There is not much better than progress. There are 40 days between the shot on the left, where I was equipped with my medicine ball and an empty bar and the shot on the right, where I was using weight (80lbs in total).
The overhead squat has got to be one of the toughest lifts we do. It is so awkward, so uncomfortable. I usually feel like I am about to tip over, and I have (twice). But it is also one of those things that you just use the empty bar, the medicine ball, or what ever it takes to work on getting the form down, or at least better, and you just keep after it.
The shot on left is now the “before” picture, but 41 days ago, it was the “after” when paired against the PVC pipe I had been using up to that point.
WOD = Workout of the Day, the basic workouts at CrossFit gyms are called WODs, they are instructor led, should have a solid warm up before hand, and should exhaust the crap out of you. MOB told me after my first WOD “you will be sore in fun and exciting new ways!” One of the most accurate statements that has ever been made.
In addition to WOD, CrossFit is riddled with abbreviations and lingo that is very hard to understand at first, but after a few visits they become second nature.
My favorite is “pood”. I’m not sure exactly how it’s pronounced, but I pronounce it like any 5th grader would. Pood is a unit of measure which typically is reserved for kettlebells. In the picture above, I’m using a 1 pood kettlebell. Which means 16 kilograms which is about 35 pounds. A 1.5 pood kettlebell weighs 24 kilograms (1.5 * 16 = 24) and so on.
There’s a great resource on CrossFit.com which has all sorts of awesome FAQ’s and A’s ranging from a full list of acronyms to equipment to nutrition. It’s a must read for the beginner, and really for advanced CrossFit’ers too.
The key jargon that you should know, in addition to WOD, are as follows:
AMRAP = As Many Rounds As Possible for a given time
BS = Back Squat
C&J = Clean and Jerk
CL = Clean
DL = Dead Lift
E3M = Every Three Minutes
EMOM = Every Minute on the Minute
FS = Front Squat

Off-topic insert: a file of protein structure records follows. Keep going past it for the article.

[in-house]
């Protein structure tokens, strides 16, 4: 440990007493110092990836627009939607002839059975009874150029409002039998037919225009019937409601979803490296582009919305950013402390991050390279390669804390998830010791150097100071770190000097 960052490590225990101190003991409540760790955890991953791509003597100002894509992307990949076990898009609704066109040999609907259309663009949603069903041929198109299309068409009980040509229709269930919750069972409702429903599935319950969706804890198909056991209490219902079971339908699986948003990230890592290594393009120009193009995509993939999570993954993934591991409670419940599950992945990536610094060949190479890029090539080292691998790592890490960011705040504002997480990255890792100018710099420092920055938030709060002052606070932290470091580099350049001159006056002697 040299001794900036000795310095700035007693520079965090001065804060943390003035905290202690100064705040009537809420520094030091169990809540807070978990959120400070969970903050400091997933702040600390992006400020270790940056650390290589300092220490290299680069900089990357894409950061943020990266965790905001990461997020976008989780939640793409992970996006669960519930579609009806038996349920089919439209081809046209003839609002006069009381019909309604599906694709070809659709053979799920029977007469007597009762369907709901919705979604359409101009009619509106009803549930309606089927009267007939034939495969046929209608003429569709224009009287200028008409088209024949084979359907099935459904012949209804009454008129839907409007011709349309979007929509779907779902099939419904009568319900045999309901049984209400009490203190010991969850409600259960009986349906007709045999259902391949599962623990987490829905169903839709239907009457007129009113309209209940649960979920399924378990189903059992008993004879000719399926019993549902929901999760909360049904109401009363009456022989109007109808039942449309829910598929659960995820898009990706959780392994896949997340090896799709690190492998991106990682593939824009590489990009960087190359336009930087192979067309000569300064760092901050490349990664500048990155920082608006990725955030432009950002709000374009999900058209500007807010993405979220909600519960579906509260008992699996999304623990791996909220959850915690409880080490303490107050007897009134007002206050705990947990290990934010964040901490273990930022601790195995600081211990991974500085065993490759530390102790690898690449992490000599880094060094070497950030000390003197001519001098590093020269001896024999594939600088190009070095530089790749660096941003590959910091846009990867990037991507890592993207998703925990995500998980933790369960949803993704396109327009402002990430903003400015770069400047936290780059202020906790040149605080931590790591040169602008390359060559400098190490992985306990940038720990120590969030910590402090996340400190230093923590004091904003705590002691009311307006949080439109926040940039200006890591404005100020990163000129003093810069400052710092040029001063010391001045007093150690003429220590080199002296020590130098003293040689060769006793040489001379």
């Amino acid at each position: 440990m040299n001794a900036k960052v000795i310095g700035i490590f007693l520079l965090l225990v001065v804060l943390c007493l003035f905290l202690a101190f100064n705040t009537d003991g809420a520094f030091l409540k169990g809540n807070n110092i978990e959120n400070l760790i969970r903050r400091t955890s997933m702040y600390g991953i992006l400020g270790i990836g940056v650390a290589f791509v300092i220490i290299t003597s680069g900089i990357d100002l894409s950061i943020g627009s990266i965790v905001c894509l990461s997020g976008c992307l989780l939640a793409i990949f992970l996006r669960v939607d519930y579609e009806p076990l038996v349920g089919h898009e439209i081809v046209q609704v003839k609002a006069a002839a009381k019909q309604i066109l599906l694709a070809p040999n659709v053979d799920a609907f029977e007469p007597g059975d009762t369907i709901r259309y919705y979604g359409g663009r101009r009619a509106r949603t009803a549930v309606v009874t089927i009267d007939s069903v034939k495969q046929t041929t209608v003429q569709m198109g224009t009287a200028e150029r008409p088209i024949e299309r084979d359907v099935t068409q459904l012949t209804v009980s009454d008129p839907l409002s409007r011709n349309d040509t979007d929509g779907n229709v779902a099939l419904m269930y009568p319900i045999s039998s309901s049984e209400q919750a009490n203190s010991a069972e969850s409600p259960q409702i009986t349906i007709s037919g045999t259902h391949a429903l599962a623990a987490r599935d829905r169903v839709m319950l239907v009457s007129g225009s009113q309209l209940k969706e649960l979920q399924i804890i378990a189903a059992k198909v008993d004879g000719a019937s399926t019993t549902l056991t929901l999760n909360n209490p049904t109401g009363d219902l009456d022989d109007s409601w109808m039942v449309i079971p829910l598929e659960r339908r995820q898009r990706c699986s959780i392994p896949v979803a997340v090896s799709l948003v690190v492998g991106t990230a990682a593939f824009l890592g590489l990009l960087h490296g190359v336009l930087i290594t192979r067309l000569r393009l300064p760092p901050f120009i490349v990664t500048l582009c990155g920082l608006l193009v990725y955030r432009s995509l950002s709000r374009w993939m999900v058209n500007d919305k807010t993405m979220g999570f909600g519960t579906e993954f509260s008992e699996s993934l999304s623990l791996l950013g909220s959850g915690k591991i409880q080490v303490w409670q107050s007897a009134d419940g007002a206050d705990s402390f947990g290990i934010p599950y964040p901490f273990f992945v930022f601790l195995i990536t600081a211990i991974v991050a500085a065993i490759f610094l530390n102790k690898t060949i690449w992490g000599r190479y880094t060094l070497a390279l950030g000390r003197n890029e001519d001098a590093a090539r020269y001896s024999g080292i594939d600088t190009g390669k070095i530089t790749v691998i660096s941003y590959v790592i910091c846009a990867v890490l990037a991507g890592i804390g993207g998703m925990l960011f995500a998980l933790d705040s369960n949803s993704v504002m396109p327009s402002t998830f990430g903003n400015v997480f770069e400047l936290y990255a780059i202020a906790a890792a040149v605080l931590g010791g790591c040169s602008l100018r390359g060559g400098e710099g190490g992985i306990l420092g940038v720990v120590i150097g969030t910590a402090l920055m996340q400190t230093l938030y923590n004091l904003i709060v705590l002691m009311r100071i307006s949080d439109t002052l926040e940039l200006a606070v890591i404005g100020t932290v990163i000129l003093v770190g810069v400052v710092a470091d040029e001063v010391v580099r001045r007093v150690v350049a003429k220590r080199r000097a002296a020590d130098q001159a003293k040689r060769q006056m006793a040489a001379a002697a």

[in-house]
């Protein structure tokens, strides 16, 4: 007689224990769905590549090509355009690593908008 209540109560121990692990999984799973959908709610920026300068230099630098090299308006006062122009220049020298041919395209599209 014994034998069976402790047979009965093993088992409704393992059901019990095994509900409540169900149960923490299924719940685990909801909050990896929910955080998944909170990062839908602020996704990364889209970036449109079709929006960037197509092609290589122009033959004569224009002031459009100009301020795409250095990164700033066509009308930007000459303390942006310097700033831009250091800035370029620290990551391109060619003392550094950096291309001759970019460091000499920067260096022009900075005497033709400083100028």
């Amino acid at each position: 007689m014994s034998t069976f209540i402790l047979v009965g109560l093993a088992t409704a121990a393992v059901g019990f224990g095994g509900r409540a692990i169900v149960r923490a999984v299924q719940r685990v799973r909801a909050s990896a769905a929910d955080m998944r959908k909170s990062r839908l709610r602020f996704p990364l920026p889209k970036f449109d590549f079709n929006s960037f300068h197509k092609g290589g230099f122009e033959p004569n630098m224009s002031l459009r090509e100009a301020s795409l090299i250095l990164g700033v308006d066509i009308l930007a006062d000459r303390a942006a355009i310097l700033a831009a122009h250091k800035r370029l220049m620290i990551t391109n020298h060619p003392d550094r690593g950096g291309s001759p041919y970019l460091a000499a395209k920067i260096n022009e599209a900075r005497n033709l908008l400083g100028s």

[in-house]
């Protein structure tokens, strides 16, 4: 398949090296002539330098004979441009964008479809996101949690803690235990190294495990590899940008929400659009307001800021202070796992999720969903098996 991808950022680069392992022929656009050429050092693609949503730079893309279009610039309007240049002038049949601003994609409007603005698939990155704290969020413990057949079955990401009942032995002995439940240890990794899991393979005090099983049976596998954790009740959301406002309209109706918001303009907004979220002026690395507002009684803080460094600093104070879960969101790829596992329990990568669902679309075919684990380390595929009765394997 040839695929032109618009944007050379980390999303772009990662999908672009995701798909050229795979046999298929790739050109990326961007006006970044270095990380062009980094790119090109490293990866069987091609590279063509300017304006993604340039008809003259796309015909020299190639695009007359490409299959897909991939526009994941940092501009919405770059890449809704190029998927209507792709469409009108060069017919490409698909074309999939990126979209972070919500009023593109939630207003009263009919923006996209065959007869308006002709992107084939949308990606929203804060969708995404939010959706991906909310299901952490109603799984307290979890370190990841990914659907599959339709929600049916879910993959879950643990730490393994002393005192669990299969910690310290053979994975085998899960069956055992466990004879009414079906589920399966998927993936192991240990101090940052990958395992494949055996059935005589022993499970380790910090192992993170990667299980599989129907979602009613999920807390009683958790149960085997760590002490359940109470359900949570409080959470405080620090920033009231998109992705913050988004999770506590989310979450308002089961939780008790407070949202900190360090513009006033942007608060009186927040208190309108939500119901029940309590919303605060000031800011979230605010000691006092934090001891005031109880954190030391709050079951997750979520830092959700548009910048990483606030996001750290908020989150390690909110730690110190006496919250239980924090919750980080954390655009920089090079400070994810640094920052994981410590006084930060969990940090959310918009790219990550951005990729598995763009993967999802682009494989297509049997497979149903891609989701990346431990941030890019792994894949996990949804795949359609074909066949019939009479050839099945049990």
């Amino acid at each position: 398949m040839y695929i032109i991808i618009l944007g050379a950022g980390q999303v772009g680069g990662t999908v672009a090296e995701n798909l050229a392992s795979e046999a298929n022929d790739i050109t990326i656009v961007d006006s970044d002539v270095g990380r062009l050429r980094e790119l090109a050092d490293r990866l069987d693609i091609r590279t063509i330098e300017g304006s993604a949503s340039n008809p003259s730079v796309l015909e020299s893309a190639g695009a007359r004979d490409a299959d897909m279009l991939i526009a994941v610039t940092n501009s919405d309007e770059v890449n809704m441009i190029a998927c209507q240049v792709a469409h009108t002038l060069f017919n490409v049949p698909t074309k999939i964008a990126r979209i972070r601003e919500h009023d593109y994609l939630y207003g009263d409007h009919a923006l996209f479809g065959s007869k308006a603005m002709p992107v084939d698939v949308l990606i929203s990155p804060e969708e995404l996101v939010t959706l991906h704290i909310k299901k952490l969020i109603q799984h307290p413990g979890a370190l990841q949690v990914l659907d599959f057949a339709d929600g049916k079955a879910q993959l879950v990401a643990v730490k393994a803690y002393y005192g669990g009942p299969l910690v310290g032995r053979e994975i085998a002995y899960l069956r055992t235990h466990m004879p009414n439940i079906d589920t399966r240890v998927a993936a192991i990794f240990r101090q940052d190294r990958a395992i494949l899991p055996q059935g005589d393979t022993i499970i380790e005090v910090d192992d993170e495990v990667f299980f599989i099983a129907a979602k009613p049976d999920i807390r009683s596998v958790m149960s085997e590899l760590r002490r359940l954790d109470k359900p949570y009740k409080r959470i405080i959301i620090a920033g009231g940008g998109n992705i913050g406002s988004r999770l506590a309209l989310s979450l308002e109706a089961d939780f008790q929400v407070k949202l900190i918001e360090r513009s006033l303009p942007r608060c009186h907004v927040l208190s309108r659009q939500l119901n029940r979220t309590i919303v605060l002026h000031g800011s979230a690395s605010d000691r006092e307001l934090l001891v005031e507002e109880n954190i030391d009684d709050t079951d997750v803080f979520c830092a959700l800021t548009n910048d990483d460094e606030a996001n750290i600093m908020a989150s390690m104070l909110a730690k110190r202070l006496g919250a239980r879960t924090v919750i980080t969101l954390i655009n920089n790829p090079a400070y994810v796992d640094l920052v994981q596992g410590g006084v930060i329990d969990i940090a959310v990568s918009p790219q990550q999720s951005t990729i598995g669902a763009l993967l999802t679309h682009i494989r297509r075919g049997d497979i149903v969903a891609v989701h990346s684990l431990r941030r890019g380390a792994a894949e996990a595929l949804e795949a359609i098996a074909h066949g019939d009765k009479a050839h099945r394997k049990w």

HCL = Hang Clean
MOB = Awesome Trainer, especially for the newbies like me
PR = Personal Record
Rx = Prescribed; this is very important, this will dictate the recommended weight or rounds or reps and is typically targeted at the more advanced CrossFitters, if you are a beginner, you will need to scale. For more info on scaling, check out this great post by Douglas Chapman “CROSSFIT ANN ARBOR: SO YOU UNDERSTAND SCALING“.
SN = Snatch
SQ = Squat
TABATA = For twenty seconds do as many reps of the assigned exercise as you can then rest 10 seconds. 8 Rounds. The scoring seems to be varied, either lowest number of reps in an interval or total reps if you are doing multiple exercises across multiple TABATAs
Looking around class today, it may have looked like I was in last place when it came to the front squats. However, I’m feeling like the big winner. Every time I step up to the bar with more weight than the last time, I feel good. And every time I put up more than I ever have (a.k.a. Personal Record or PR) I feel great.
This little lightning bolt has become one of my favorite things to see pop up. It shows up when you record a PR on BeyondTheWhiteboard.com. And it just looks so damn good.
115 pounds for a front squat @ 3 reps might not seem like a lot to many people, but to me it’s as good as a world record, and I can’t think of a better way to start the day.
One of the best things about CrossFit (a phrase I find my self using more and more) is the progress. If you just follow the instructors, or as MOB says “you just show up consistently, and do what ever the hell we tell you to do” you will see progress. Fast.
4 months ago I couldn’t do a single air squat. Not 1. Today I banged out 3 squats with 140 pounds on my shoulders, during my 5th round of back squats. In total, I squatted over 1900 pounds in 7 minutes. Once again, 4 months ago, that number would have been 0. This program is just awesome.